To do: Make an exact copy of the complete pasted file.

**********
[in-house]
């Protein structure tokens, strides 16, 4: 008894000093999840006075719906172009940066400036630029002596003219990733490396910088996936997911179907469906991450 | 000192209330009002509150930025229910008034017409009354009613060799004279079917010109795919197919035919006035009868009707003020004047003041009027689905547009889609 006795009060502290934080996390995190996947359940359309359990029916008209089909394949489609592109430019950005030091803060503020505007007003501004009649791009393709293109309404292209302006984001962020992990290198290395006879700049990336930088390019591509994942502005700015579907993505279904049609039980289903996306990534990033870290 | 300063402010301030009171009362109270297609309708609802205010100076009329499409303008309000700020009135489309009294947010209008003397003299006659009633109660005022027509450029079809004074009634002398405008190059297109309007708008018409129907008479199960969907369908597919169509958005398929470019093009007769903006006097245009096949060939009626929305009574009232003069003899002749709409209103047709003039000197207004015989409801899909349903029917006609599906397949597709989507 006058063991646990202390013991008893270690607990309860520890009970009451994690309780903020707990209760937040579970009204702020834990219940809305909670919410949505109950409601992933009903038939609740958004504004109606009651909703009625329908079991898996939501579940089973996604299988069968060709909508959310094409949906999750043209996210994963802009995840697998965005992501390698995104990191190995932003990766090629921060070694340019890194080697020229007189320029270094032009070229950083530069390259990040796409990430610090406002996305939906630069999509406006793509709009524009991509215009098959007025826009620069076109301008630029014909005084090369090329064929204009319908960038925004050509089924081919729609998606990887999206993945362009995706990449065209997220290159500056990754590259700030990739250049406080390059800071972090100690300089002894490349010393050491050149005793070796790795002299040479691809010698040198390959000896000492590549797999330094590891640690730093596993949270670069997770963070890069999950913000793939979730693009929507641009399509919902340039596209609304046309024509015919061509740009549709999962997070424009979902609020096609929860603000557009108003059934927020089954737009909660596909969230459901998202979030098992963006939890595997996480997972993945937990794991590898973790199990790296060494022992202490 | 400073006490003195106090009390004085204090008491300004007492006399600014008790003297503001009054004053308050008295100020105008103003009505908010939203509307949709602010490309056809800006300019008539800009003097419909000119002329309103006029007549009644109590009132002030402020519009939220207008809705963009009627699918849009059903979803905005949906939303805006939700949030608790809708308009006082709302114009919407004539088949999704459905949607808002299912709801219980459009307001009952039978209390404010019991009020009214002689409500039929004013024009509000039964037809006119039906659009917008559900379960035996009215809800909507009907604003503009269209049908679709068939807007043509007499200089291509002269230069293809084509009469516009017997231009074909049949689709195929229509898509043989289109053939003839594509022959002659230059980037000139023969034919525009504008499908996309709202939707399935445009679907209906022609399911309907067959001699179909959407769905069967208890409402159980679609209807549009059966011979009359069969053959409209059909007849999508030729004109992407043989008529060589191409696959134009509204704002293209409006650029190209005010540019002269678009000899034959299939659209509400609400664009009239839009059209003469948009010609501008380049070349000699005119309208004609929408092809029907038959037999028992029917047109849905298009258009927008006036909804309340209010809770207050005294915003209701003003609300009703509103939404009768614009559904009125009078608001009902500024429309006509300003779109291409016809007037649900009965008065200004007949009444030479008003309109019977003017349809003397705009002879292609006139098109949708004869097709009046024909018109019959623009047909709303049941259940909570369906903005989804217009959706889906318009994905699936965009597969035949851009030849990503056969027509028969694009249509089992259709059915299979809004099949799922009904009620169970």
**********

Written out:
[in-house]
């Protein structure tokens, strides 16, 4: 008894000093999840006075719906172009940066400036630029002596003219990733490396910088996936997911179907469906991450 | 000192209330009002509150930025229910008034017409009354009613060799004279079917010109795919197919035919006035009868009707003020004047003041009027689905547009889609 006795009060502290934080996390995190996947359940359309359990029916008209089909394949489609592109430019950005030091803060503020505007007003501004009649791009393709293109309404292209302006984001962020992990290198290395006879700049990336930088390019591509994942502005700015579907993505279904049609039980289903996306990534990033870290 | 300063402010301030009171009362109270297609309708609802205010100076009329499409303008309000700020009135489309009294947010209008003397003299006659009633109660005022027509450029079809004074009634002398405008190059297109309007708008018409129907008479199960969907369908597919169509958005398929470019093009007769903006006097245009096949060939009626929305009574009232003069003899002749709409209103047709003039000197207004015989409801899909349903029917006609599906397949597709989507 006058063991646990202390013991008893270690607990309860520890009970009451994690309780903020707990209760937040579970009204702020834990219940809305909670919410949505109950409601992933009903038939609740958004504004109606009651909703009625329908079991898996939501579940089973996604299988069968060709909508959310094409949906999750043209996210994963802009995840697998965005992501390698995104990191190995932003990766090629921060070694340019890194080697020229007189320029270094032009070229950083530069390259990040796409990430610090406002996305939906630069999509406006793509709009524009991509215009098959007025826009620069076109301008630029014909005084090369090329064929204009319908960038925004050509089924081919729609998606990887999206993945362009995706990449065209997220290159500056990754590259700030990739250049406080390059800071972090100690300089002894490349010393050491050149005793070796790795002299040479691809010698040198390959000896000492590549797999330094590891640690730093596993949270670069997770963070890069999950913000793939979730693009929507641009399509919902340039596209609304046309024509015919061509740009549709999962997070424009979902609020096609929860603000557009108003059934927020089954737009909660596909969230459901998202979030098992963006939890595997996480997972993945937990794991590898973790199990790296060494022992202490 | 400073006490003195106090009390004085204090008491300004007492006399600014008790003297503001009054004053308050008295100020105008103003009505908010939203509307949709602010490309056809800006300019008539800009003097419909000119002329309103006029007549009644109590009132002030402020519009939220207008809705963009009627699918849009059903979803905005949906939303805006939700949030608790809708308009006082709302114009919407004539088949999704459905949607808002299912709801219980459009307001009952039978209390404010019991009020009214002689409500039929004013024009509000039964037809006119039906659009917008559900379960035996009215809800909507009907604003503009269209049908679709068939807007043509007499200089291509002269230069293809084509009469516009017997231009074909049949689709195929229509898509043989289109053939003839594509022959002659230059980037000139023969034919525009504008499908996309709202939707399935445009679907209906022609399911309907067959001699179909959407769905069967208890409402159980679609209807549009059966011979009359069969053959409209059909007849999508030729004109992407043989008529060589191409696959134009509204704002293209409006650029190209005010540019002269678009000899034959299939659209509400609400664009009239839009059209003469948009010609501008380049070349000699005119309208004609929408092809029907038959037999028992029917047109849905298009258009927008006036909804309340209010809770207050005294915003209701003003609300009703509103939404009768614009559904009125009078608001009902500024429309006509300003779109291409016809007037649900009965008065200004007949009444030479008003309109019977003017349809003397705009002879292609006139098109949708004869097709009046024909018109019959623009047909709303049941259940909570369906903005989804217009959706889906318009994905699936965009597969035949851009030849990503056969027509028969694009249509089992259709059915299979809004099949799922009904009620169970």